If a modern semi dory (power version) or modified dory (sail) hull form is selected, for a designer familiar with the type, then you'll do well with your planned excursion/dive boat. If you elect to "doctor" up a conventional dory or a hull form that isn't well suited to your intentions, you may well end up with a boat that you just don't like to be out on.

    Personally, I wouldn't select a dory for a dive platform. For this you want a boat capable of moderate deep water work, but a reasonably stable hull form. A dory, modified or not, isn't well suited for this. Weight needs to be kept very low in a dory, so out goes the cabin idea.

    If working in the coastal gulf and other Florida waters, you'll want shoal draft, to go along with this stable platform. This means a much wider beam/length ratio then typically found in dories of any type. I'd recommend a Sea Sled design for ultimate stability, extreme shoal draft and lots of deck space for a house. If this shape frightens you, then a moderate V hull, with 16 degrees or less of deadrise. This will handle the occasional trips off shore, while still providing stability.

    There are a lot of questions yet decided about your needs, much of which will help determine the hull form you need, such as the desired general speed, power train, percentage of time parked over a diver, compared to exploring the coastline, accommodations, equipment, budget, etc.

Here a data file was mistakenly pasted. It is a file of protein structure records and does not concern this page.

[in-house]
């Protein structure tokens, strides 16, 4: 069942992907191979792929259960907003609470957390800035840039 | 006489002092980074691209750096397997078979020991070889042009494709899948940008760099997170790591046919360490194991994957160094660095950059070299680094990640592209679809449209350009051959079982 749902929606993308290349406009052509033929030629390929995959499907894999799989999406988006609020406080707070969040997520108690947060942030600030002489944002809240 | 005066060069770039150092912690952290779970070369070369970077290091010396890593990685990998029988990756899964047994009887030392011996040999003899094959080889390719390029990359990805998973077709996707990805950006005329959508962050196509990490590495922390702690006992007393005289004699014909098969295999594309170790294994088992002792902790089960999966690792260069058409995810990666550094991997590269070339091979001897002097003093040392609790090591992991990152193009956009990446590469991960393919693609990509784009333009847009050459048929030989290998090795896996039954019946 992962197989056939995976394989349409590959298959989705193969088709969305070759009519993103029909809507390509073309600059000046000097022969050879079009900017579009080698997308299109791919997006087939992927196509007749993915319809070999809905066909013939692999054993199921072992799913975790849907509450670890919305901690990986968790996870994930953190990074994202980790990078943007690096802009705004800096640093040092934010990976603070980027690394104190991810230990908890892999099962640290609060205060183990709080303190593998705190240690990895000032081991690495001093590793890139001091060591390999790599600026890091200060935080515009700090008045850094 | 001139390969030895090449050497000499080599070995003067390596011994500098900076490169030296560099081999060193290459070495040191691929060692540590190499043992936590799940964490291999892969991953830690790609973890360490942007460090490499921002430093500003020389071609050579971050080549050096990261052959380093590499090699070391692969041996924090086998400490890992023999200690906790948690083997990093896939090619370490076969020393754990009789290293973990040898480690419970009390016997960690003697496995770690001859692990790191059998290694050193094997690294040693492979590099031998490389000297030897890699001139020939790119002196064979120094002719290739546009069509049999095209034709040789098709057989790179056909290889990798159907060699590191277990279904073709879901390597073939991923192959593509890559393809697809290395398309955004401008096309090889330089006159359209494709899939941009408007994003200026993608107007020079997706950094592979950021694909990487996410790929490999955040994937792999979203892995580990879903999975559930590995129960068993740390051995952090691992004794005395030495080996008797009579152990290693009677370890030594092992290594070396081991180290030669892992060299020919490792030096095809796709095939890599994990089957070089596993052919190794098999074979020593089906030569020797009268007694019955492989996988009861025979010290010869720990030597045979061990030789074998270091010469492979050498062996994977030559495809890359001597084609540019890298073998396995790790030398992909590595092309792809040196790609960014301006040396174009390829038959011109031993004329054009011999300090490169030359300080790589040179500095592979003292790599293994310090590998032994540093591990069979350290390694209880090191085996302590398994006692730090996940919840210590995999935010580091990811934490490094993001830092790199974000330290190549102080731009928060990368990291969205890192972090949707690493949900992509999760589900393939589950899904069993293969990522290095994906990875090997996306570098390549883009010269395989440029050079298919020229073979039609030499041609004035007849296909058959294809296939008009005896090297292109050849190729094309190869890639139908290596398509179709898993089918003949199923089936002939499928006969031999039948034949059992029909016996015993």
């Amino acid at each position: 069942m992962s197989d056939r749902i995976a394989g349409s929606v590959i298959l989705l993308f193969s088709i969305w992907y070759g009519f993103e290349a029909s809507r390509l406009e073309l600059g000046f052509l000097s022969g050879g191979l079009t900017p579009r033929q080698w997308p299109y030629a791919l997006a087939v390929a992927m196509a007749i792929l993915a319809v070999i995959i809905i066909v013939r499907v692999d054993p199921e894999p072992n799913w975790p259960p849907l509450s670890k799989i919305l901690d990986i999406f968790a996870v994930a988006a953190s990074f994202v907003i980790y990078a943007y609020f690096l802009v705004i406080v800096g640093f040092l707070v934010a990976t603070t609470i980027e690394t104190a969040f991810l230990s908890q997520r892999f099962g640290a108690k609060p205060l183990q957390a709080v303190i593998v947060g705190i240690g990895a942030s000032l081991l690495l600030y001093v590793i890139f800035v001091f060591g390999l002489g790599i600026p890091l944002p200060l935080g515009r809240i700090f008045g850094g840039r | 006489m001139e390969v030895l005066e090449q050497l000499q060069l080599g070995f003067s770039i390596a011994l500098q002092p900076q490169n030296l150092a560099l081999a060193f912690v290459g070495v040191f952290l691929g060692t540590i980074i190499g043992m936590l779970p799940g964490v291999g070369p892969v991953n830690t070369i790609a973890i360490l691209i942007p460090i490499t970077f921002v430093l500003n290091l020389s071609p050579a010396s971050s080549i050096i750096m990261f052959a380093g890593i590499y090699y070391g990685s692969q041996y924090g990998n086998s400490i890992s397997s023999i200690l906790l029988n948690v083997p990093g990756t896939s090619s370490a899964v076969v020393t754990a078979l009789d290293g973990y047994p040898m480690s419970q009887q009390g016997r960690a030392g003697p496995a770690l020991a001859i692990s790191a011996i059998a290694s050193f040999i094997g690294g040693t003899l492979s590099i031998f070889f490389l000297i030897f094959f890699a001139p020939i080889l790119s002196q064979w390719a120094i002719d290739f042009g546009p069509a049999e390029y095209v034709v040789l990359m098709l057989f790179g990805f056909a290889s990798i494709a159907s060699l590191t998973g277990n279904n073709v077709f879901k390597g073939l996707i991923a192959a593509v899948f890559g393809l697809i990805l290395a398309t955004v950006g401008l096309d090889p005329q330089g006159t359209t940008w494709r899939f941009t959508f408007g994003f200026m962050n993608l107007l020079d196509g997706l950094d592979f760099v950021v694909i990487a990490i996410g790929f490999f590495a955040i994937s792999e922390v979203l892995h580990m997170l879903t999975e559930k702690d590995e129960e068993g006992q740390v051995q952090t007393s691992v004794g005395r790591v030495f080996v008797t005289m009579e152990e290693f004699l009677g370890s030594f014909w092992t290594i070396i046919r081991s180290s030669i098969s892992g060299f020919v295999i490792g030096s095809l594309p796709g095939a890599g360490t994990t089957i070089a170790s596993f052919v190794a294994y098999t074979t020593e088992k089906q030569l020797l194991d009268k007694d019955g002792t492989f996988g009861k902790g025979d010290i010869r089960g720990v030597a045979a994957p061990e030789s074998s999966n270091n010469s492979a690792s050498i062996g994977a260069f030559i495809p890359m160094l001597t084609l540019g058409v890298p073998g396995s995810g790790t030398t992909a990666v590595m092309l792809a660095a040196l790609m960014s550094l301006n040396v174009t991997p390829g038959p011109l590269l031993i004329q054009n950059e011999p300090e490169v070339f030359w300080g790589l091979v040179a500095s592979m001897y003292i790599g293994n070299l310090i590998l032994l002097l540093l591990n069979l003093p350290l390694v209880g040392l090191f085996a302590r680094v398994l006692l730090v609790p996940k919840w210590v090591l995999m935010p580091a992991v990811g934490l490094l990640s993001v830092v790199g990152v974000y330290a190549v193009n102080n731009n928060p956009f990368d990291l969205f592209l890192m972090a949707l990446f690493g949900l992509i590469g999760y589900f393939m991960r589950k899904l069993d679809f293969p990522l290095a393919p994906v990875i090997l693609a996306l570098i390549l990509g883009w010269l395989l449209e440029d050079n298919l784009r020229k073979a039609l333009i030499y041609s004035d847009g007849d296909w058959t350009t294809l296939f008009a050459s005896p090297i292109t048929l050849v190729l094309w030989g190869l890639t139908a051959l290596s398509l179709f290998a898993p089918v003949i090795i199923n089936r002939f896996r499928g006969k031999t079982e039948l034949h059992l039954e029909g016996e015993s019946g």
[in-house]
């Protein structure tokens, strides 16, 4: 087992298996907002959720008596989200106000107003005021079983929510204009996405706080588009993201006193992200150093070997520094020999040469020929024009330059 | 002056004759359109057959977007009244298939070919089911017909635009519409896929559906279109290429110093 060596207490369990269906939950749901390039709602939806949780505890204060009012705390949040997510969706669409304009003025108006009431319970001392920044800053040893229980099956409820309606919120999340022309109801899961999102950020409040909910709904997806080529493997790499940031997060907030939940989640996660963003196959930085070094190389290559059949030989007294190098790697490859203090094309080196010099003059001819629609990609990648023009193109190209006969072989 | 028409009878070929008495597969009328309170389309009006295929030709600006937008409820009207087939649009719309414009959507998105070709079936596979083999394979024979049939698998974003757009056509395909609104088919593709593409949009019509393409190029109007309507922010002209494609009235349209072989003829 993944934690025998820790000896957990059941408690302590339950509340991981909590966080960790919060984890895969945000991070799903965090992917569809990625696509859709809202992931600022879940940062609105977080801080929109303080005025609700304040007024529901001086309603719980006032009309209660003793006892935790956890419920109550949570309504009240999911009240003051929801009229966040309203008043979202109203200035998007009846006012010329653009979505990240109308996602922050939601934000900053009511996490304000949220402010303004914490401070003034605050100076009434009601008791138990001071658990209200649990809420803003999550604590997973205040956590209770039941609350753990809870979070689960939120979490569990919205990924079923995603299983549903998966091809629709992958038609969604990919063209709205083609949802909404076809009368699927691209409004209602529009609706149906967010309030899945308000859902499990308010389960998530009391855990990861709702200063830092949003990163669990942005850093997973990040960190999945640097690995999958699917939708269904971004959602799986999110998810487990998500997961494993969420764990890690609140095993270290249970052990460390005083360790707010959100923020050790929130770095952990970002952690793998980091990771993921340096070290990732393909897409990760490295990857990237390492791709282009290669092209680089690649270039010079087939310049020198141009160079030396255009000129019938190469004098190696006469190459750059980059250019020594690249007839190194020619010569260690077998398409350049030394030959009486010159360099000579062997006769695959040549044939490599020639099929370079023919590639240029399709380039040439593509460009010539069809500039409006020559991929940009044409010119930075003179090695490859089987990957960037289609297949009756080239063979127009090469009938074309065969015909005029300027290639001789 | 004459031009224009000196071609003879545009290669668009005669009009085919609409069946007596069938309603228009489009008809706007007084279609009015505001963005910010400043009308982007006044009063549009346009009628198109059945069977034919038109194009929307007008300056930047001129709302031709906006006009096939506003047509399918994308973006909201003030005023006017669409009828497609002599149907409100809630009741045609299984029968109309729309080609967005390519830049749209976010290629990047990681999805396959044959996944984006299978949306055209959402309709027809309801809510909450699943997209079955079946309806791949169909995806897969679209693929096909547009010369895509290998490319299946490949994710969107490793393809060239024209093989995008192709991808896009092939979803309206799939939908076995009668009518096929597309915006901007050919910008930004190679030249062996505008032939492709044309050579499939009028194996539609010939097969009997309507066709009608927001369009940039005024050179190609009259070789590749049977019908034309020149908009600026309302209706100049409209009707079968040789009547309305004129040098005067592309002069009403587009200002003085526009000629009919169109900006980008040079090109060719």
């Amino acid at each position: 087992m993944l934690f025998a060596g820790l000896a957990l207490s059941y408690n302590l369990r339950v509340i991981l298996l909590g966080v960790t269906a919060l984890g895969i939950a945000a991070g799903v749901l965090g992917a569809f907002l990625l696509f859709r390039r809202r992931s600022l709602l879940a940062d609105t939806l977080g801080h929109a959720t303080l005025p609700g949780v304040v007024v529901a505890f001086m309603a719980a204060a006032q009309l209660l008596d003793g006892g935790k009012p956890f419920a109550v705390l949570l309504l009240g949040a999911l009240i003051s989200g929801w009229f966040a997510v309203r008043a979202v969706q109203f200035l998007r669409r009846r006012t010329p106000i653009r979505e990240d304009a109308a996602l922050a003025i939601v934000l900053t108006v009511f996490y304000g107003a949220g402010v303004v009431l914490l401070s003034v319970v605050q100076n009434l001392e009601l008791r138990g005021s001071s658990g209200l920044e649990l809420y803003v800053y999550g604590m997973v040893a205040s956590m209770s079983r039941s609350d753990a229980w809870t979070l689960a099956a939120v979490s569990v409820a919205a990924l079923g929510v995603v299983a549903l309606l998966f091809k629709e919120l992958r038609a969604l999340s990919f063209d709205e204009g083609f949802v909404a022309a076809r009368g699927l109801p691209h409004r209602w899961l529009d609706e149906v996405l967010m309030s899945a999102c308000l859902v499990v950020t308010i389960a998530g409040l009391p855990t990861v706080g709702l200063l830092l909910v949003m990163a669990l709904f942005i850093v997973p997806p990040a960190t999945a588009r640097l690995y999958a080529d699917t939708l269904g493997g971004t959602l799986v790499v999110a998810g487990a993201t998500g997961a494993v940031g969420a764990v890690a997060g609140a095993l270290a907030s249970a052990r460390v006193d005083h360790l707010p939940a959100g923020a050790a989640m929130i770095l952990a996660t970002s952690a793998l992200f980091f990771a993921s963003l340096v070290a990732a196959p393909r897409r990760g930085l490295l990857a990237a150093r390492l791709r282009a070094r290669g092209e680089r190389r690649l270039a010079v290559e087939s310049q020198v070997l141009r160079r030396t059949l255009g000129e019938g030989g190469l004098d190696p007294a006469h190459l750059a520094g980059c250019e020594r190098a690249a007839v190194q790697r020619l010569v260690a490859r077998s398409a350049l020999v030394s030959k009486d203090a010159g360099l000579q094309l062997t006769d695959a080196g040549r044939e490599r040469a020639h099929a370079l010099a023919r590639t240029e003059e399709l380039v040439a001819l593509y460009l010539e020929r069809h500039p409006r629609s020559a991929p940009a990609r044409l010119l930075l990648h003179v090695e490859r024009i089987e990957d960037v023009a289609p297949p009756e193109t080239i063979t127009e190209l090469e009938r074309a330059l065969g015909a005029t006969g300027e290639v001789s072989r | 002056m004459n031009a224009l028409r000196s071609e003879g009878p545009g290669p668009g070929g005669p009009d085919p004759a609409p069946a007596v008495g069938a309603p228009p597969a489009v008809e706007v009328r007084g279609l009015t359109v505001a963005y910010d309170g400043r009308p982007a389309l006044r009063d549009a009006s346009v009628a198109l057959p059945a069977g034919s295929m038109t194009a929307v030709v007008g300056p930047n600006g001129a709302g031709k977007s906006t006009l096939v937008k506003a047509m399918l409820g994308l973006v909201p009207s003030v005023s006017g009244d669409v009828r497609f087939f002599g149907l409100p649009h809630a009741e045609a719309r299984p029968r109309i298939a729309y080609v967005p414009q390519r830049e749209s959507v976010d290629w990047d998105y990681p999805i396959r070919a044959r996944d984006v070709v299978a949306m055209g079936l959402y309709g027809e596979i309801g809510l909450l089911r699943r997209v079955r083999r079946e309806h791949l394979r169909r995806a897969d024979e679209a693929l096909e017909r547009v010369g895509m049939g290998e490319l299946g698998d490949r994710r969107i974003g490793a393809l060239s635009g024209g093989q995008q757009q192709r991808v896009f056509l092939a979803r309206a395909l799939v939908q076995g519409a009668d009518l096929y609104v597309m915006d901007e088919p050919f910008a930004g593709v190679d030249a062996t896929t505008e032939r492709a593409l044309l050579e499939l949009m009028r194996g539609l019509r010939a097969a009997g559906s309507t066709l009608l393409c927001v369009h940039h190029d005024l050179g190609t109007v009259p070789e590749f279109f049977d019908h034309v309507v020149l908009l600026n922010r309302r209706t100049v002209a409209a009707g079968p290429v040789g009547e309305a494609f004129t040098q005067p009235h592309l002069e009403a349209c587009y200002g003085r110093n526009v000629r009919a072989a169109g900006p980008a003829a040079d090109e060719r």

14. tom28571
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    tom28571 Senior Member

    Paul,

    That adds a lot of flesh to what I was saying. I hesitate to say too much about the dory as a type, because there have been so many changes and some people have a fixation on them. In general, I think there are better boats for almost any use than dories which have been modified in an attempt to meet such requirements. Any use needing work to be done over the side, like diving for instance, will suffer from very much flare, which is the main feature of a dory.

    Messman,

    It's not much of a formula, just a measure of the flare of the hull sides. Just divide the max hull bottom beam by the max sheer beam. Higher numbers represent higher initial stability and vice versa. Smaller boats are more affected by the result because loads like crew weight, gear placement and any superstructure like a cabin have relatively more effect on stability in small boats than in large ones. Larger dories are also more likely to have some ballast.
     

  15. ancient kayaker
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    ancient kayaker aka Terry Haines

    The usefulness of the true dory is long past, it's kept alive by enthusiasts with a historical, not a practical perspective. In its day its advantage was it could be built cheaply by nearly unskilled labor and, if you got a few important dimensions right, it would work as expected, even if your workmanship was a bit off. Also, if you got caught out in a bad blow far from shore or the mothership you can lie down in the bottom of your dory with a good chance of corking it out alive, and a dory can haul a heck of a load. Dories carried on a ship for fishing etc were made with removeable thwarts and seats so they could be stacked on deck.

    I based my first two boats on the dory concept for its simplicity and ease of design. Pretty to look at, but awful things to use; suffice it to say, my designs have moved on.

    I think there are better places to start for almost any boat unless your requirements correspond with the needs of its inventors. Now I have to head down to the bomb shelter ...